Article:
One of the goals is to introduce you to a variety of different sources, and to get you to assess these sources. When you are researching, I want you to try using different types of searches (internet, book, magazine, journal, etc.). When you search for some of these concepts and terms from the novel, you will find sources that use these words or phrases, but these sources really aren’t at all connected to the book. (For example, a search on the phrase “Big Brother” might get you to sources about 1984, or it might take you to the webpage for a TV show or a mentoring program for children.) Be sure to scan through the articles and abstracts in order to focus on ones that reference the book or its ideas in some way:
1. Internet search: use several different search engines. Try using some of the “moderated” search engines. Don’t just look at the first ten or so that show up in a search…scroll down the pages to examine the variety of sources. Note the number of commercial sites come up as “hits” (do they have anything to do with the book, or do they just happen to use similar language?) Which sites seem more substantial than others? What sorts of links and references do these sites have? Be sure that you approach your online research with a number of different ways to . Be creative in thinking of what research terms to use, and how to narrow your results.
2. Library Catalog search: try first with just Century’s collection, then try an “All MnPALS libraries” search. Some search terms will bring up lots of books, films, etc. Other search terms will not find many books, if any. Try researching the public library system, too. This search is a little harder, since you can’t find specific phrases within books. Check out the online books as well. Don’t forget to look at the various encyclopedias and other reference books the library holds.
3. Database searches: Try your search term in a variety of the databases. Note what kinds of articles come up. Which ones are scholarly, and which ones are more popular? Which kind of article comes up more: newspaper, journal or magazine?
Part Three: Assessing your sources and writing your Annotated Bibliography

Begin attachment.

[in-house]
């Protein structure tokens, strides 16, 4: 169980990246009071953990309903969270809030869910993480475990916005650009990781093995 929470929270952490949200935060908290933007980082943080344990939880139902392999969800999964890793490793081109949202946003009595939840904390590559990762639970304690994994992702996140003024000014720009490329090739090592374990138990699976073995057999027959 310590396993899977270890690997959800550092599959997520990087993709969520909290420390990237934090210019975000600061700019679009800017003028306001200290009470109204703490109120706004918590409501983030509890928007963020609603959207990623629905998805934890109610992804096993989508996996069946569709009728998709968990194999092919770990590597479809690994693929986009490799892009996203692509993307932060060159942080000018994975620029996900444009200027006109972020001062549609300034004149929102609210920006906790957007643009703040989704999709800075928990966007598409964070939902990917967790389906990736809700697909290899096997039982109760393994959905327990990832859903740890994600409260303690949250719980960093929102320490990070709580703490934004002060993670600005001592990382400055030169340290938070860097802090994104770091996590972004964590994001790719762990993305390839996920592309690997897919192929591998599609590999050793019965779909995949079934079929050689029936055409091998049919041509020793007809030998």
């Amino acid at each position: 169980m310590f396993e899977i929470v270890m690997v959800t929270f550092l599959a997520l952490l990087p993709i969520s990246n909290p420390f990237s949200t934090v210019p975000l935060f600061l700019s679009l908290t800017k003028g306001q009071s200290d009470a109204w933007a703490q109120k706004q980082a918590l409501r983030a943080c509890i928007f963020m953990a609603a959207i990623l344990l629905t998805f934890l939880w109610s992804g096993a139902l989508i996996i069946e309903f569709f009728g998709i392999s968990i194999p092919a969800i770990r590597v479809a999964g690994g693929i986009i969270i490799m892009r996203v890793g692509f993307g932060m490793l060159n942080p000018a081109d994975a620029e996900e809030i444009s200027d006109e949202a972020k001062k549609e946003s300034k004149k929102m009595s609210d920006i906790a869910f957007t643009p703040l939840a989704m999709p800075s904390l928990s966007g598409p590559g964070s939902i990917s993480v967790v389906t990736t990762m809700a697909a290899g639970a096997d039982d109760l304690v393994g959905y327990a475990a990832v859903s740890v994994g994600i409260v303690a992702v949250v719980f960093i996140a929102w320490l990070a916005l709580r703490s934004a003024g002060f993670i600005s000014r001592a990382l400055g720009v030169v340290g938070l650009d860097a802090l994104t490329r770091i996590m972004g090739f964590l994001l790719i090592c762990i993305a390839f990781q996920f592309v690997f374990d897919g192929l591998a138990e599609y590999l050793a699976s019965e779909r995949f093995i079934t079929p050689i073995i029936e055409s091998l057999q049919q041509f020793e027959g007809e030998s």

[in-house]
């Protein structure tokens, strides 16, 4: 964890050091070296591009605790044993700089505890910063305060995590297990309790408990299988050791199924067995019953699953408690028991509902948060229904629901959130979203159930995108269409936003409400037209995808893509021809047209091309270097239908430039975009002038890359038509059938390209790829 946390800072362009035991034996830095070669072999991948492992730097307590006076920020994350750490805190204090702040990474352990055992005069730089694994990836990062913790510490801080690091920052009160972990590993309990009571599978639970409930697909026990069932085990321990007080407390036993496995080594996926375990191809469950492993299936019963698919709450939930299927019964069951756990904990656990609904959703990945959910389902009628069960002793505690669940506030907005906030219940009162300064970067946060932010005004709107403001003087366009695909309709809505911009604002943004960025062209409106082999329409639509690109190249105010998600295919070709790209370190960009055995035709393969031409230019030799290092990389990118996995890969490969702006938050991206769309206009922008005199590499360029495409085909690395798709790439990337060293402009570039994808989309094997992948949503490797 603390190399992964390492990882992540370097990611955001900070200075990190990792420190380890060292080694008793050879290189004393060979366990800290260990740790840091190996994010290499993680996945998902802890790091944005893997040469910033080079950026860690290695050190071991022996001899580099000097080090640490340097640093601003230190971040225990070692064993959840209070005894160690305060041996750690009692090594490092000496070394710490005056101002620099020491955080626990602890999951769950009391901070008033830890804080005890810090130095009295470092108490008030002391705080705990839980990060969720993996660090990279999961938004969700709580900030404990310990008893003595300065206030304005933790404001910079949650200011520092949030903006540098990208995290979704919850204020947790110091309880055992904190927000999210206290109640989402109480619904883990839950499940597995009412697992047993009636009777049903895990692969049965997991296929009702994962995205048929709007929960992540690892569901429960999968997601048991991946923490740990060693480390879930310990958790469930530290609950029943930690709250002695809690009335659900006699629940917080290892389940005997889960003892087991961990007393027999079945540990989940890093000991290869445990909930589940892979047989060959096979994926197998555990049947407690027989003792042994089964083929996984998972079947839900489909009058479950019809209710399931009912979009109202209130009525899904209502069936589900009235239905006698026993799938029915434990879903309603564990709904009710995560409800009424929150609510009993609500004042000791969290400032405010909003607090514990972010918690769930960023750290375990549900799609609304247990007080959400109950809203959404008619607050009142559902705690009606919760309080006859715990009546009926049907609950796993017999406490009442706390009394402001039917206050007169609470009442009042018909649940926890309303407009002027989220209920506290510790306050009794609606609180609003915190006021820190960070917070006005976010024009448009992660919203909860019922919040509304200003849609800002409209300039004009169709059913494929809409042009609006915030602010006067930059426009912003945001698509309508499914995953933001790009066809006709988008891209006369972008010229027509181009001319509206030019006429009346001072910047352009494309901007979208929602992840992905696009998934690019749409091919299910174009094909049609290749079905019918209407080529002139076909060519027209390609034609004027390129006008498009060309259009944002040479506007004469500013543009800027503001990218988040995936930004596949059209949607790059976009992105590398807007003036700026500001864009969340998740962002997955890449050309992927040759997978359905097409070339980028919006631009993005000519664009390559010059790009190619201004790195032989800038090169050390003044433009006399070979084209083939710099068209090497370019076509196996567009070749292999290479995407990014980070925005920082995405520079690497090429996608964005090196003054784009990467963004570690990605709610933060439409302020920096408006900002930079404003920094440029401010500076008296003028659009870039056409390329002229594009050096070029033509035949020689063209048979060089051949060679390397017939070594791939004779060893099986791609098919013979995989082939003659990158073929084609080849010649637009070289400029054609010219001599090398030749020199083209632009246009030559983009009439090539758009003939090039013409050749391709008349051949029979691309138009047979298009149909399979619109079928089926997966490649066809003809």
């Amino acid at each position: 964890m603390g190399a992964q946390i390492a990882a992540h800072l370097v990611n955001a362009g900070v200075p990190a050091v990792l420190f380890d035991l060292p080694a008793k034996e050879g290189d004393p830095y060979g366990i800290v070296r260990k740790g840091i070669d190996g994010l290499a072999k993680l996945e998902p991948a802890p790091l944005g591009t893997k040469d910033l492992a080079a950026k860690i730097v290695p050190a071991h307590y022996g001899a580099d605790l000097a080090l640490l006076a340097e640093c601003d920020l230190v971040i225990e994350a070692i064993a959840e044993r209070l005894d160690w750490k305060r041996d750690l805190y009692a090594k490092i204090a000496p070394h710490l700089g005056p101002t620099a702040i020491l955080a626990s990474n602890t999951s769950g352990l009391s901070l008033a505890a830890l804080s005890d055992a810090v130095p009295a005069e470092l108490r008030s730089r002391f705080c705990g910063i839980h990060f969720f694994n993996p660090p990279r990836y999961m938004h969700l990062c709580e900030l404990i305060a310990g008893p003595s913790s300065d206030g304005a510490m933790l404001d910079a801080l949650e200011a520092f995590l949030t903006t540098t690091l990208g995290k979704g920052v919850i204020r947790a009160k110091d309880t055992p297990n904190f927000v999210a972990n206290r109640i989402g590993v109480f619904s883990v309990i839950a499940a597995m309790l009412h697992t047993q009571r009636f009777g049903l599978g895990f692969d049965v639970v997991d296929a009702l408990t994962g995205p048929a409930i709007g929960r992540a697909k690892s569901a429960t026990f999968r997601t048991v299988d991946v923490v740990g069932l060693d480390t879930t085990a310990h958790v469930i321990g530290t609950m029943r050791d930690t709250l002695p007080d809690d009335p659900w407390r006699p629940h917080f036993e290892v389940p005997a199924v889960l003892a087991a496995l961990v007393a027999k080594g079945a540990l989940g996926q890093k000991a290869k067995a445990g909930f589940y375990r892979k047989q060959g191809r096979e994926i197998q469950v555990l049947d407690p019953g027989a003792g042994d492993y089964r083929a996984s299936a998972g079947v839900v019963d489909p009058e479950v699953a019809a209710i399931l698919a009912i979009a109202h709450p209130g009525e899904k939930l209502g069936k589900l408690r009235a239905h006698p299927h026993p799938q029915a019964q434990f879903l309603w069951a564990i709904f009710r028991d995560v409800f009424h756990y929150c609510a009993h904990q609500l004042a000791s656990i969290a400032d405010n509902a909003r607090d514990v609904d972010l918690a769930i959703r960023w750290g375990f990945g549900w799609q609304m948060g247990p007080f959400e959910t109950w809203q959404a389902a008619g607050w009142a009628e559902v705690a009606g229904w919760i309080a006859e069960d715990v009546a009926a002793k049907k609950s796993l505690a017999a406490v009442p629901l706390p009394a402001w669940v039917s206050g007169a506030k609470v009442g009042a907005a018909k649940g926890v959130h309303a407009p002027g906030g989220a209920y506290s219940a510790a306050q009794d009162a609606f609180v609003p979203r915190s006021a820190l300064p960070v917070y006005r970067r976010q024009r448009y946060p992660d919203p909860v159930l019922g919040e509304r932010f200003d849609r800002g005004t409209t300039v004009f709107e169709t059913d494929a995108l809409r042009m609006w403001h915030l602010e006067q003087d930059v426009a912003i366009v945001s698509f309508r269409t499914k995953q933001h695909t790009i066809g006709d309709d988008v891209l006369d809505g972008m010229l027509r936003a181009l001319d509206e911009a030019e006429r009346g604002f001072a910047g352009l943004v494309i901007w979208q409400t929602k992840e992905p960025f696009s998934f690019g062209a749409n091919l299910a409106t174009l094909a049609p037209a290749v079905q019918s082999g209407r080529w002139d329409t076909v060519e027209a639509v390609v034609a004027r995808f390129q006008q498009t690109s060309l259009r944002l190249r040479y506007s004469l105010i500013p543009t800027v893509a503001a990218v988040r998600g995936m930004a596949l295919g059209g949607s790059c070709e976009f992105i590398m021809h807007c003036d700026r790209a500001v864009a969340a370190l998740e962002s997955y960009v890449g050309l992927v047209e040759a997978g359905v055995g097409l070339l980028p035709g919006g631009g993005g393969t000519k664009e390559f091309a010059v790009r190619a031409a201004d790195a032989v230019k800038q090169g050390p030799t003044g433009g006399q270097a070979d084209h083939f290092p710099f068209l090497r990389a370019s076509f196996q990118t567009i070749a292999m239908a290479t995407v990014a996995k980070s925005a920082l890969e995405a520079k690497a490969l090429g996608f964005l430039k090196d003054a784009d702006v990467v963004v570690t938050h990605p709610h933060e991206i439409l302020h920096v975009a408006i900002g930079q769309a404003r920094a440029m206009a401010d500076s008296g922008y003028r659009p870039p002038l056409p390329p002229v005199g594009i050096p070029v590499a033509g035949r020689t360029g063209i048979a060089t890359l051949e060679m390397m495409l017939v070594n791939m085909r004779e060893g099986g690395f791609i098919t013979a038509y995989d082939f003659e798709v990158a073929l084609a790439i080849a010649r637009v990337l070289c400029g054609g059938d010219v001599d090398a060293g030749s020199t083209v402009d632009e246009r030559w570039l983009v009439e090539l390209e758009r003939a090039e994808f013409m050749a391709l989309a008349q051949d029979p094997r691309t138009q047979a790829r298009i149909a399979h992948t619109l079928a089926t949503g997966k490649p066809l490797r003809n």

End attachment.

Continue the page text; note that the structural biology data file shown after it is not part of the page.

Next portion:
Use the handout What Is An Annotated Bibliography? and the other handouts (Critically Analyzing Information Sources, and Evaluating Web Sites: Parts One and Two) to guide you through the process of writing an annotated bibliography.
You will turn in a bibliography of fifteen (15) sources. For five sources, you will simply write a correct MLA (or APA) citation for each. For another five sources, you will write the citation AND write an abstract/descriptive summary of the sources. For another five sources, you will write a descriptive summary and will ALSO write a concise annotation that summarizes the central theme and scope of the book and ASSESSES (evaluates, comments on, compares, explains, reflects on) the sources. These longer annotations should be somewhere in the ball-park of 150 words each.
You may choose to document your sources using EITHER MLA or APA formats. (If you would like the challenge and practice, you could write half your sources in MLA and the other half in APA, as long as you indicate where you make the distinctions).
Not every source you cite needs to be a “good” source. Indeed, I’d like to see you using your powers of critical thinking to assess sources that have a strong bias. Simply because of the recent you will find many sources from the left-end or the right-end of the political spectrum. I encourage you to seek out sources from both sides of the political spectrum, as well as sources that are more moderate, to compare the material. Often, you will find online authors linking to news articles. I encourage you to examine these news articles, as well, to see if the interpretation the web-author is making is valid.
Part Four: Exploring the results
When you turn in your annotated bibliography, I will also want you to include a short paper (2-5 pages) where you discuss the sorts of information you found in your searching. While you are looking through the sources you found, start taking notes about what kinds of information comes up. Are there a number of issues that are frequently raised? (For example, if you research the term “Big Brother”, you will probably run across a lot of information about surveillance, and the Patriot Act). Keep notes about the types and frequency of the information that come up in your research.
This section of the project is a great place for you to start exploring ideas that might become topics for your final research paper. While I’m not going to INSIST that your research paper be about the novel you read, my idea was that you might find some topics during this annotated bibliography project that interest you, and that you might want to use for your research paper. I also thought you could have a head-start on some of your research from doing this !